Friday, May 26, 2017

Picture Book Journal: Be Our Guest



Sometimes I wish there was a book offered to schools called, "How to Host an Author."

Some schools don't need this.  (Most schools don't need this.)  Some schools are very excited that an author is coming and they treat you like a respected guest.  They prepare the kids and put signs up saying Welcome! and just treat you like you're the best thing since sliced bread.  And that feels great!

Other schools ... well, sometimes you're just a person sitting in a stairwell.

I'm not a fancy gal.  I don't expect the red carpet.  But there should be some basic rules of etiquette that are met.  For example, when an author goes into a school, there should be a host to meet them, give them a schedule, show them where bathrooms are, where to get lunch, and take them to their first location.

Sometimes you get a student escort - that's fun.  Most of the time it's a teacher or media specialist.  On my last visit there was no host.  Zippo.   Nada.   Well, that's not 100% true.  I knew I'd need someone to help with the computer set-up so I made a request for help, then someone led me to the stage.

What we didn't know, because there was no host, was that I was in the wrong location.  I was supposed to be in the library.  Who knew this?  I did not know this.  The school secretary did not know this.   It was unknown.

Someone eventually found me waiting patiently in a room with no students and escorted me to the library and I did my presentation.  It was the exact same presentation that I did there last year.
Sometimes this doesn't matter.  If I only present to one grade, I can present the same material year after year to new students.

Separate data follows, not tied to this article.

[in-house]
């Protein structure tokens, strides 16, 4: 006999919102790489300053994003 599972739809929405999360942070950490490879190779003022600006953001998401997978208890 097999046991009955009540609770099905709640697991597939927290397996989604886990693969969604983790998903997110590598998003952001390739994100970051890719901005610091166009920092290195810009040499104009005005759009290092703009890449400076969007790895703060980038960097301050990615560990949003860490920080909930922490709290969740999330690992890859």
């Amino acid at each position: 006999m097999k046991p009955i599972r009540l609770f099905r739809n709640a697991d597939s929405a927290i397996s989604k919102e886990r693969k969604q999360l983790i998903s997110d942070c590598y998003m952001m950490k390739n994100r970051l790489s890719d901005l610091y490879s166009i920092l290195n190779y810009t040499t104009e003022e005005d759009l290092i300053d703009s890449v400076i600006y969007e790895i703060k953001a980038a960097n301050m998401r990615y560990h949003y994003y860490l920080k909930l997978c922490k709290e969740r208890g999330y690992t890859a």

However, this was not the case.

I was presenting to the Kindergarten and the first grade, just as I had last year.  And I should have caught on to that earlier on, but there was such a huge gap in communication between booking my date and letting me know what they wanted me to do.  I think eventually the person handling it just said, "Uh yeah.  Same as last time."  I didn't think anything of it until the week before my visit when I realized that half the group would have the same presentation as last year and the same art project.

I relayed the issue and pitched a different art project, but I never heard back.  Okedokee.
So some kids got double ninja learning.  Not the worst thing ever.

I know this post sounds whiny, and truth be told, it was a fine visit.  The kids were great and the teachers were super helpful in the classroom.  What this visit needed - what all visits need - is a stage manager.  Someone who is in charge of it all, someone who knows how it's going to go, where the author should go, and who can host the author properly.

I'm a professional.  I'm there for the kids and I'll get the job done.  This post is just to shed light on the realities of the job.  Sometimes it's not very glamorous.  I guess most times it's not very glamorous, but a good author visit can really make you feel like a rock star.

And sometimes you're just the person sitting in the stairwell.


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